@article{(Open Science Index):https://publications.waset.org/pdf/10003394,
	  title     = {Rethinking the Languages for Specific Purposes Syllabus in the 21st Century: Topic-Centered or Skills-Centered},
	  author    = {A. Knezović},
	  country	= {},
	  institution	= {},
	  abstract     = {21st century has transformed the labor market
landscape in a way of posing new and different demands on
university graduates as well as university lecturers, which means that
the knowledge and academic skills students acquire in the course of
their studies should be applicable and transferable from the higher
education context to their future professional careers. Given the
context of the Languages for Specific Purposes (LSP) classroom, the
teachers’ objective is not only to teach the language itself, but also to
prepare students to use that language as a medium to develop generic
skills and competences. These include media and information
literacy, critical and creative thinking, problem-solving and analytical
skills, effective written and oral communication, as well as
collaborative work and social skills, all of which are necessary to
make university graduates more competitive in everyday professional
environments. On the other hand, due to limitations of time and large
numbers of students in classes, the frequently topic-centered syllabus
of LSP courses places considerable focus on acquiring the subject
matter and specialist vocabulary instead of sufficient development of
skills and competences required by students’ prospective employers.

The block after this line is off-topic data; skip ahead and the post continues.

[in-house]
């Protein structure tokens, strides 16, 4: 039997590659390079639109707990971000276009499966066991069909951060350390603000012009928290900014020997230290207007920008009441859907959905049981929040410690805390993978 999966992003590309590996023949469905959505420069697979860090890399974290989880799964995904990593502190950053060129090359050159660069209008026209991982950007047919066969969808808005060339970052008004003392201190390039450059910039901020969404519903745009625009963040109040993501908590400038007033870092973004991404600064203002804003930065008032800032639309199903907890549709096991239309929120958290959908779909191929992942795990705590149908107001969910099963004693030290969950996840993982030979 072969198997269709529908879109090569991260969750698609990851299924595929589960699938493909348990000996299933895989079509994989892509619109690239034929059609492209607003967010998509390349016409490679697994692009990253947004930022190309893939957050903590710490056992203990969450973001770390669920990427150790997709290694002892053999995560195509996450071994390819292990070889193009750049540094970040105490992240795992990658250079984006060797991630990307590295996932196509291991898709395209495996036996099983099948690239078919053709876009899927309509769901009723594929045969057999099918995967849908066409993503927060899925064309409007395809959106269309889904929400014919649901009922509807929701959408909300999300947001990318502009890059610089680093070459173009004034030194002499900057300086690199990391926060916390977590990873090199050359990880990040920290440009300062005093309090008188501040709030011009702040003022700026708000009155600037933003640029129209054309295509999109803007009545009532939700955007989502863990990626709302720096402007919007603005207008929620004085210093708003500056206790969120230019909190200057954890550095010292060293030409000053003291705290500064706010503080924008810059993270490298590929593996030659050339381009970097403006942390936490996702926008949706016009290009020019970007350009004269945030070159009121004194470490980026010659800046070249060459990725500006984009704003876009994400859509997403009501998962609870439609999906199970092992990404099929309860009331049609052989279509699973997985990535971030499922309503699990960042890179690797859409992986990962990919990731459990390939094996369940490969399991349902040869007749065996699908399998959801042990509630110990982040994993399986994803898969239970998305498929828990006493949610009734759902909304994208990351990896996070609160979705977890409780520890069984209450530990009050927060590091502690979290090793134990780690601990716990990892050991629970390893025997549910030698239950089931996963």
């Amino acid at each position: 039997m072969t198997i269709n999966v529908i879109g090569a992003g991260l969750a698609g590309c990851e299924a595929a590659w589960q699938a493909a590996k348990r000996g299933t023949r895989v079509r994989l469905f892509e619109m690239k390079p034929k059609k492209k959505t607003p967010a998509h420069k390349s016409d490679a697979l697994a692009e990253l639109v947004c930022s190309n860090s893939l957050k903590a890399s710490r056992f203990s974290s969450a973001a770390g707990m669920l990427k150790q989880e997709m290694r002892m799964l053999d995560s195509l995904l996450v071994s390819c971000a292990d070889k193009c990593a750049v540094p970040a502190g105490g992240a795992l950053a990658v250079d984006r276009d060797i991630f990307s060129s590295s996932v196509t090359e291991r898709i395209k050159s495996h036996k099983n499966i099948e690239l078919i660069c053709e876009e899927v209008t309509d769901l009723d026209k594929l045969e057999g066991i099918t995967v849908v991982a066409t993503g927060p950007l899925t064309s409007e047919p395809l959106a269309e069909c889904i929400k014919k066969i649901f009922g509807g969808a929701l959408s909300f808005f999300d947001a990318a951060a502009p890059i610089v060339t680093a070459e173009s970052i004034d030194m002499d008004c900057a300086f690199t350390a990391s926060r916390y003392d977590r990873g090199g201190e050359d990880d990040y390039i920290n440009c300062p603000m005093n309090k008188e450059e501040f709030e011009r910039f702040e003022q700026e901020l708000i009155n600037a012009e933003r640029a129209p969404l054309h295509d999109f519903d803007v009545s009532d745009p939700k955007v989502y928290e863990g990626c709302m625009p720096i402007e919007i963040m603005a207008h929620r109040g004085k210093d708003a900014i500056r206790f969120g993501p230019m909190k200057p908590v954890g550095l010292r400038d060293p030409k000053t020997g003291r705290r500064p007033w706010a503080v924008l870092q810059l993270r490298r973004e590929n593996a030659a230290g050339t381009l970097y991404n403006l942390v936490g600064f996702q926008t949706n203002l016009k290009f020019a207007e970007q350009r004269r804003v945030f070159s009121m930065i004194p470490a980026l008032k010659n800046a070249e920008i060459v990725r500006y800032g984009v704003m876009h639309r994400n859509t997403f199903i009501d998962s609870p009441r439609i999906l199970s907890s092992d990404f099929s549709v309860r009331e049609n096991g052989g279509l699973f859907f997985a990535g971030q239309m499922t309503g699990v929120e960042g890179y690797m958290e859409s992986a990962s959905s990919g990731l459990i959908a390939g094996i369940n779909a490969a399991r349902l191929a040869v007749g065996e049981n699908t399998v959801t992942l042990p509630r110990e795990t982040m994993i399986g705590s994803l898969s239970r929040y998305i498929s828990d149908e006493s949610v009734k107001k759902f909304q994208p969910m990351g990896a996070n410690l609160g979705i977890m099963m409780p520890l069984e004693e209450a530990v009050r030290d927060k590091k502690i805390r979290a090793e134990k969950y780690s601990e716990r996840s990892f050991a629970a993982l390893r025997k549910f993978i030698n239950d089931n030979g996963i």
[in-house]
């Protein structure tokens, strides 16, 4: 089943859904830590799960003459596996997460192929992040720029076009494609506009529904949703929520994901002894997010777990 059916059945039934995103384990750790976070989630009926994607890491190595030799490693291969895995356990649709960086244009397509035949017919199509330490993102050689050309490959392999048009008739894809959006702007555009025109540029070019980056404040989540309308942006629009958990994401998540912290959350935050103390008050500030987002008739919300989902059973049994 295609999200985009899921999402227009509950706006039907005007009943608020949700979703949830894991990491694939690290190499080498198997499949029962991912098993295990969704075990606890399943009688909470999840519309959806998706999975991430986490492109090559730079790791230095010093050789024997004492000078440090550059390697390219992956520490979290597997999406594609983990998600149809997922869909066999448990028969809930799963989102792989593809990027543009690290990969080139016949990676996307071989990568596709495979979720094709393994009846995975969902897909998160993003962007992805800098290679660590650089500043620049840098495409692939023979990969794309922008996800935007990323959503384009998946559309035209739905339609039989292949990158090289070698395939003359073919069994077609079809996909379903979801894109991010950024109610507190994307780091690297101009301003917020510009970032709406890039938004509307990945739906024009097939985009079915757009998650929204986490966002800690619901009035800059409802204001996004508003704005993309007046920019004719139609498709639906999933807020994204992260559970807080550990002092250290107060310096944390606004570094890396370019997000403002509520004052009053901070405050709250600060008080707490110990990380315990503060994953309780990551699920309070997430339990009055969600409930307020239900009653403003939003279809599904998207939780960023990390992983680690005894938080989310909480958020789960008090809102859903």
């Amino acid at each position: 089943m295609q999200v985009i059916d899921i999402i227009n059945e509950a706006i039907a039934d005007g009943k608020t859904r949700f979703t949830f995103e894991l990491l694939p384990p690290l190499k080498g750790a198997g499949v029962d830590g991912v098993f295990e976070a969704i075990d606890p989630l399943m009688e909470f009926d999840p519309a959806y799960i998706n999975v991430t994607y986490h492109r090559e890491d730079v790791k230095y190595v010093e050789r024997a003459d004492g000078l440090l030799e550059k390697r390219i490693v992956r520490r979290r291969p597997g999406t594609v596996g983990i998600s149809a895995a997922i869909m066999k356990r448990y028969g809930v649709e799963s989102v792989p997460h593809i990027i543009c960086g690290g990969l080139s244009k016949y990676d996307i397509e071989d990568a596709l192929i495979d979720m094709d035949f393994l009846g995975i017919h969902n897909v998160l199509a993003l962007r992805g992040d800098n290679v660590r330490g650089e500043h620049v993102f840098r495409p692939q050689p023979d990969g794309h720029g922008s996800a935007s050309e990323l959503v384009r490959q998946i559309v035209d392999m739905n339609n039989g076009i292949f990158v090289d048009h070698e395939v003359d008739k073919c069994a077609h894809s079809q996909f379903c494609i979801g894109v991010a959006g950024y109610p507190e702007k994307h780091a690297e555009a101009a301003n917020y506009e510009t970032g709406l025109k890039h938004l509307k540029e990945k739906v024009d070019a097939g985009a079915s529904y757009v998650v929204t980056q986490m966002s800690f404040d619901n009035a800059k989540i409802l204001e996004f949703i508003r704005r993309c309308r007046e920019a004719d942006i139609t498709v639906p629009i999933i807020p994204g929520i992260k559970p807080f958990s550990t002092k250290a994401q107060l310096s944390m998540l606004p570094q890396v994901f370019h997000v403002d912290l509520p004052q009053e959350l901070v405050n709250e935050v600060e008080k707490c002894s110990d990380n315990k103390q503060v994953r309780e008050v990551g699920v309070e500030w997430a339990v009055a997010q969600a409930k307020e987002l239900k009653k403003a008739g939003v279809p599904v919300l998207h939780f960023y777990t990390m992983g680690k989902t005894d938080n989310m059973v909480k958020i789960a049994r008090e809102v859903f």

This paper intends to explore some of those issues as viewed both by
LSP lecturers and by business professionals in their respective
surveys. The surveys were conducted among more than 50 LSP
lecturers at higher education institutions in Croatia, more than 40 HR
professionals and more than 60 university graduates with degrees in
economics and/or business working in management positions in
mainly large and medium-sized companies in Croatia. Various elements of LSP course content have been taken into
consideration in this research, including reading and listening
comprehension of specialist texts, acquisition of specialist vocabulary
and grammatical structures, as well as presentation and negotiation
skills. The ability to hold meetings, conduct business correspondence,
write reports, academic texts, case studies and take part in debates
were also taken into consideration, as well as informal business
communication, business etiquette and core courses delivered in a
foreign language. The results of the surveys conducted among LSP
lecturers will be analyzed with reference to what extent those
elements are included in their courses and how consistently and
thoroughly they are evaluated according to their course requirements.
Their opinions will be compared to the results of the surveys
conducted among professionals from a range of industries in Croatia
so as to examine how useful and important they perceive the same
elements of the LSP course content in their working environments.
Such comparative analysis will thus show to what extent the syllabi
of LSP courses meet the demands of the employment market when it
comes to the students’ language skills and competences, as well as
transferable skills. Finally, the findings will also be compared to the
observations based on practical teaching experience and the relevant
sources that have been used in this research. In conclusion, the ideas and observations in this paper are merely
open-ended questions that do not have conclusive answers, but might
prompt LSP lecturers to re-evaluate the content and objectives of
their course syllabi.},
	    journal   = {International Journal of Information and Communication Engineering},
	  volume    = {10},
	  number    = {1},
	  year      = {2016},
	  pages     = {117 - 132},
	  ee        = {https://publications.waset.org/pdf/10003394},
	  url   	= {https://publications.waset.org/vol/109},
	  bibsource = {https://publications.waset.org/},
	  issn  	= {eISSN: 1307-6892},
	  publisher = {World Academy of Science, Engineering and Technology},
	  index 	= {Open Science Index 109, 2016},
	}